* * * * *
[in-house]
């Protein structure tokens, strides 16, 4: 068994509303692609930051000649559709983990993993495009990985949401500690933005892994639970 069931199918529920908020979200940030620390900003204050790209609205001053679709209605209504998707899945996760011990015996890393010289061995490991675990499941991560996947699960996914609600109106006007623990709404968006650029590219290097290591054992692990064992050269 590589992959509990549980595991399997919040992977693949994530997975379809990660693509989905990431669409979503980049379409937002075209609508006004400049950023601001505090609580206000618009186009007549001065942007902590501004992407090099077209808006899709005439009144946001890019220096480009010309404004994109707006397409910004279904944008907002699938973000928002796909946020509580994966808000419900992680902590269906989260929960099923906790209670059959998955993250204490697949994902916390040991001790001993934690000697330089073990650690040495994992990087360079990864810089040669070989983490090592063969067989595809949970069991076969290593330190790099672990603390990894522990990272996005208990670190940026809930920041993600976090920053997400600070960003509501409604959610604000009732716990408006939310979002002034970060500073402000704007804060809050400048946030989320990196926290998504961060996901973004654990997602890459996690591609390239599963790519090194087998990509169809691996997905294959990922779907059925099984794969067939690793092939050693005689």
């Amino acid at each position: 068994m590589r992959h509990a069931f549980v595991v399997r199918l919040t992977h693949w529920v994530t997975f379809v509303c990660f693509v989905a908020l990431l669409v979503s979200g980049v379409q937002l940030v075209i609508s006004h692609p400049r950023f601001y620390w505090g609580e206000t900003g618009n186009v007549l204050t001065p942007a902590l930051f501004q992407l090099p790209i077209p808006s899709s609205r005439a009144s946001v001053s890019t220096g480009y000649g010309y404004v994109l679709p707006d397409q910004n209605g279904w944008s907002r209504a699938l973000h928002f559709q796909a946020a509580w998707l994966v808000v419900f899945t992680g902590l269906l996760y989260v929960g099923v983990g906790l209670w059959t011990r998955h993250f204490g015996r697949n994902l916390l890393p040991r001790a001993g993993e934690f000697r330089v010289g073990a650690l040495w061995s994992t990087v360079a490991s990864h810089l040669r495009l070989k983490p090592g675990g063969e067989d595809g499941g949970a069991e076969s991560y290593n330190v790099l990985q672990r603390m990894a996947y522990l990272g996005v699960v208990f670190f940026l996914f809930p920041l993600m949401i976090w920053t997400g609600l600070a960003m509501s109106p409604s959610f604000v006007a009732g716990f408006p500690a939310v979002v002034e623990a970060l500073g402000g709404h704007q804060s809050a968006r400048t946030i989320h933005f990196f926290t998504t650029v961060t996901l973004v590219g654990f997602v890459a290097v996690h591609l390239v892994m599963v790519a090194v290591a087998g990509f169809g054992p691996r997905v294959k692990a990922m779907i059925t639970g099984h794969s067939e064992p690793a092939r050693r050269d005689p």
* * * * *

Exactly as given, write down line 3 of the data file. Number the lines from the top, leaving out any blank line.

């Amino acid at each position: 068994m590589r992959h509990a069931f549980v595991v399997r199918l919040t992977h693949w529920v994530t997975f379809v509303c990660f693509v989905a908020l990431l669409v979503s979200g980049v379409q937002l940030v075209i609508s006004h692609p400049r950023f601001y620390w505090g609580e206000t900003g618009n186009v007549l204050t001065p942007a902590l930051f501004q992407l090099p790209i077209p808006s899709s609205r005439a009144s946001v001053s890019t220096g480009y000649g010309y404004v994109l679709p707006d397409q910004n209605g279904w944008s907002r209504a699938l973000h928002f559709q796909a946020a509580w998707l994966v808000v419900f899945t992680g902590l269906l996760y989260v929960g099923v983990g906790l209670w059959t011990r998955h993250f204490g015996r697949n994902l916390l890393p040991r001790a001993g993993e934690f000697r330089v010289g073990a650690l040495w061995s994992t990087v360079a490991s990864h810089l040669r495009l070989k983490p090592g675990g063969e067989d595809g499941g949970a069991e076969s991560y290593n330190v790099l990985q672990r603390m990894a996947y522990l990272g996005v699960v208990f670190f940026l996914f809930p920041l993600m949401i976090w920053t997400g609600l600070a960003m509501s109106p409604s959610f604000v006007a009732g716990f408006p500690a939310v979002v002034e623990a970060l500073g402000g709404h704007q804060s809050a968006r400048t946030i989320h933005f990196f926290t998504t650029v961060t996901l973004v590219g654990f997602v890459a290097v996690h591609l390239v892994m599963v790519a090194v290591a087998g990509f169809g054992p691996r997905v294959k692990a990922m779907i059925t639970g099984h794969s067939e064992p690793a092939r050693r050269d005689p």